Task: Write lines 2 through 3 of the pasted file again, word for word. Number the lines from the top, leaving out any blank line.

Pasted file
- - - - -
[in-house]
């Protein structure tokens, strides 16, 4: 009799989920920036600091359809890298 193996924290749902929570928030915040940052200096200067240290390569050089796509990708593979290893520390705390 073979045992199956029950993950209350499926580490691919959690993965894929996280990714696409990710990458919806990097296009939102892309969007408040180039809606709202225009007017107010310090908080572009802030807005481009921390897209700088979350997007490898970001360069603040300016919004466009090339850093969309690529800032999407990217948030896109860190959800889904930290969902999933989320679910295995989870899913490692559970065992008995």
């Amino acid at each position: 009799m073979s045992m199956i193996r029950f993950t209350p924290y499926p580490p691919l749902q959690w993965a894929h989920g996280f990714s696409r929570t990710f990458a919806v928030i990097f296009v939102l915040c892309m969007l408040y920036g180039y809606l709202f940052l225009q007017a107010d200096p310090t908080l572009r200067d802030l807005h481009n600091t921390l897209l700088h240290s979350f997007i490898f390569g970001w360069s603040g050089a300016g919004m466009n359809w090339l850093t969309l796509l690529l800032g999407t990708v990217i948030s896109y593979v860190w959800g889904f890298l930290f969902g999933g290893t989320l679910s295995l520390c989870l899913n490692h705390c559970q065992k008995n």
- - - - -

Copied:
């Protein structure tokens, strides 16, 4: 009799989920920036600091359809890298 193996924290749902929570928030915040940052200096200067240290390569050089796509990708593979290893520390705390 073979045992199956029950993950209350499926580490691919959690993965894929996280990714696409990710990458919806990097296009939102892309969007408040180039809606709202225009007017107010310090908080572009802030807005481009921390897209700088979350997007490898970001360069603040300016919004466009090339850093969309690529800032999407990217948030896109860190959800889904930290969902999933989320679910295995989870899913490692559970065992008995």
């Amino acid at each position: 009799m073979s045992m199956i193996r029950f993950t209350p924290y499926p580490p691919l749902q959690w993965a894929h989920g996280f990714s696409r929570t990710f990458a919806v928030i990097f296009v939102l915040c892309m969007l408040y920036g180039y809606l709202f940052l225009q007017a107010d200096p310090t908080l572009r200067d802030l807005h481009n600091t921390l897209l700088h240290s979350f997007i490898f390569g970001w360069s603040g050089a300016g919004m466009n359809w090339l850093t969309l796509l690529l800032g999407t990708v990217i948030s896109y593979v860190w959800g889904f890298l930290f969902g999933g290893t989320l679910s295995l520390c989870l899913n490692h705390c559970q065992k008995n």